The moment we drove off the vehicular ferry onto Bruny Island, we felt we had stepped back in time. This is a stunning island and what is more surprising is that it is the size of Singapore in area which has a population of 6 million or so and yet on Bruny there are only 650 permanent residents.
The road to Adventure Bay, where we had booked a house for a couple of days, is well sealed and the drive takes about 40 minutes. Along the way found boutique produce such as cheese, wine, chocolates, fudge, salmon and a berry farm which was, sadly, closed as it was out of season. Undeterred we made our first stop at the oyster farm – this is pure heaven for oyster lovers. Workers were busy shucking as we got there, visitors were guzzling them down with buckets of wine and there were lots of sauces and accompaniments to tempt every palate.
Next stop was the Cheese Factory – where tastings were offered and the smell of wood fired sourdough bread was inviting.
On a little further and we found the chocolate and fudge shop – there the chocolate coated coffee beans won out but the choice was endless.
The scenery along the road is breathtaking and it is rare to pass another vehicle. Adventure Bay is towards the southern end of the island and we had to pass along a narrow isthmus which, apparently in days gone by, the local aboriginal tribes crossed regularly hunting for wallabies, fish and penguins. Now there is a well constructed walkway to the top of the hill affording magnificent views but also providing safe passage as this is also a penguin rookery.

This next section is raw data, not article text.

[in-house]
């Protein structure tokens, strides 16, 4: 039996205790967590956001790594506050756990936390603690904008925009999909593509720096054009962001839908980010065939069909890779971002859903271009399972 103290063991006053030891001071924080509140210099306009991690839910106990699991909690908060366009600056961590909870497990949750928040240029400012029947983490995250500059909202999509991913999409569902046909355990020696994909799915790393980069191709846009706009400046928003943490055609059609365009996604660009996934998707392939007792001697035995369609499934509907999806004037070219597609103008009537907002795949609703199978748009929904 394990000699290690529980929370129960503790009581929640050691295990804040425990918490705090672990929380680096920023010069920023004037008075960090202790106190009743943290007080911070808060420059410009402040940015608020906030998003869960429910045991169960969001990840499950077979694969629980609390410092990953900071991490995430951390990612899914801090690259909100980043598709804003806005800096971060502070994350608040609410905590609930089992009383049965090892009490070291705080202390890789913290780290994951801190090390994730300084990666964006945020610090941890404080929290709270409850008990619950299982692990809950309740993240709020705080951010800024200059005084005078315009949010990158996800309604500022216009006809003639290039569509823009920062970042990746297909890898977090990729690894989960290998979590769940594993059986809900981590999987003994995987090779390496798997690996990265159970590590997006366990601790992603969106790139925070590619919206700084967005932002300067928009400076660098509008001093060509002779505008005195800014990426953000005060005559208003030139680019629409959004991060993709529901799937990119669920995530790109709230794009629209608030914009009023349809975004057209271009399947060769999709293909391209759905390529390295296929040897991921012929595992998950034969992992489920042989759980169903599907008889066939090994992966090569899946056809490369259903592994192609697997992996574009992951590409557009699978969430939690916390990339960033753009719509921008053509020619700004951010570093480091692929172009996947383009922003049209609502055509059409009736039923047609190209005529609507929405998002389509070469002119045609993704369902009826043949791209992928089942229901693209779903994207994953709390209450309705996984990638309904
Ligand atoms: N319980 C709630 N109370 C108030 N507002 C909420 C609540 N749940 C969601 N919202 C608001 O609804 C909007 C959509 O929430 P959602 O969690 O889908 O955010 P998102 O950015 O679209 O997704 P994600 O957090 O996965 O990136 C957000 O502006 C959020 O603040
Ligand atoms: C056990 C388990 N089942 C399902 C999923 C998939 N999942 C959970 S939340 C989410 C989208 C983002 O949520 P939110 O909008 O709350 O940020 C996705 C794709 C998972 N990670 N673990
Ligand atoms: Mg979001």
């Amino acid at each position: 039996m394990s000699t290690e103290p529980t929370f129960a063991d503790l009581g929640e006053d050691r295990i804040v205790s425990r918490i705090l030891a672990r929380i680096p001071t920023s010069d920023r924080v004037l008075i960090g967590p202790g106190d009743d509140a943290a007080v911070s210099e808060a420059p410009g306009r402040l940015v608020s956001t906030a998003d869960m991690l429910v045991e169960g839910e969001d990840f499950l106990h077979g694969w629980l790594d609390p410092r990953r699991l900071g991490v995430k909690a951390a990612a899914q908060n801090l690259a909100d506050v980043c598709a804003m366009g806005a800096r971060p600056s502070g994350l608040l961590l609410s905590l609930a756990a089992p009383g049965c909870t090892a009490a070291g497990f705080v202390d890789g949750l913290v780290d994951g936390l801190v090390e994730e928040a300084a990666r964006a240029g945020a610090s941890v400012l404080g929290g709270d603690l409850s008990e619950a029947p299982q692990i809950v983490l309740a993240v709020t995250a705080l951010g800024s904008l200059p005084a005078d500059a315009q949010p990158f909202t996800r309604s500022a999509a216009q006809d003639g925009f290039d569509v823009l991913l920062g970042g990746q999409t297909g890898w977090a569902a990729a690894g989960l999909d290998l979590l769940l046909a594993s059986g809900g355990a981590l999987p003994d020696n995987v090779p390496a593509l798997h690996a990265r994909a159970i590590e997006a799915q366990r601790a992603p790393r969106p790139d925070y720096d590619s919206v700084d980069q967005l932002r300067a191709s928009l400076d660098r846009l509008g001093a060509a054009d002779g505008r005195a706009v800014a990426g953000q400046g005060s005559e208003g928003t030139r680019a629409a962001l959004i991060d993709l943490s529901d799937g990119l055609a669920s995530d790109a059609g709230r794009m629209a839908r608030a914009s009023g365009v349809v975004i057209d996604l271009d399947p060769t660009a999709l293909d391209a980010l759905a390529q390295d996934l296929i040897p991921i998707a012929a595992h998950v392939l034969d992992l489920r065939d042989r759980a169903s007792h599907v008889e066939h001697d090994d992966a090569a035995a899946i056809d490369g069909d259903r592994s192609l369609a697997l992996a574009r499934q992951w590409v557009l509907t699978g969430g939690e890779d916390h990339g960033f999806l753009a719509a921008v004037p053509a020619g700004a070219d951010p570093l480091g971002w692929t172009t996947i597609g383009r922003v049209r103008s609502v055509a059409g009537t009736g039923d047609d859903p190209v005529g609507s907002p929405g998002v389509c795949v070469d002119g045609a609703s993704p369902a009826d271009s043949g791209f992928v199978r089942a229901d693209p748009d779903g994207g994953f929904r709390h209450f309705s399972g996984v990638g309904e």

It’s a long climb – but worth it once at the top!
I was very moved by the tale of an Aboriginal woman called Truganini. A plaque at the top of the hill commemorates her life which was forever changed by the white invasion. Her tribal connection went back 30,000 years and yet the arrival of white man brought violence and brutality. At the age of 17 Truganini witnessed the stabbing murder of her mother by men from a whaling ship, Sealers captured her two sisters, Timber getters killed the man she was to marry and she was repeatedly raped by the men, her brother was killed and her step-mother kidnapped by escaped convicts. Not surprisingly her father was devastated and died within months.
Following the loss of her entire family, Truganini worked as a guide and interpreter for George Robinson who had been appointed by the colonial government to persuade the Aborigines to peacefully give up their land. Promises were broken, people were exiled and many died of disease of despair. Eventually, Truganini spent many years at a settlement on Flinders Island before dying at the age of 64 in Hobart.
It is hard to imagine those dreadful days when today there is peace and serenity everywhere.
We arrived at the tiny settlement of Adventure Bay and found our house not far from the beach, up on the hill in a quiet little community. Wallabies greeted us at the top of the drive and then scurried into the bush.
The house is cosy and it wasn’t long before we had a log fire burning and a spread of delicacies picked up from the Deli in Hobart and local stores along the way, all washed down with fine Tasmanian wine. A perfect start to our little stay on Bruny Island.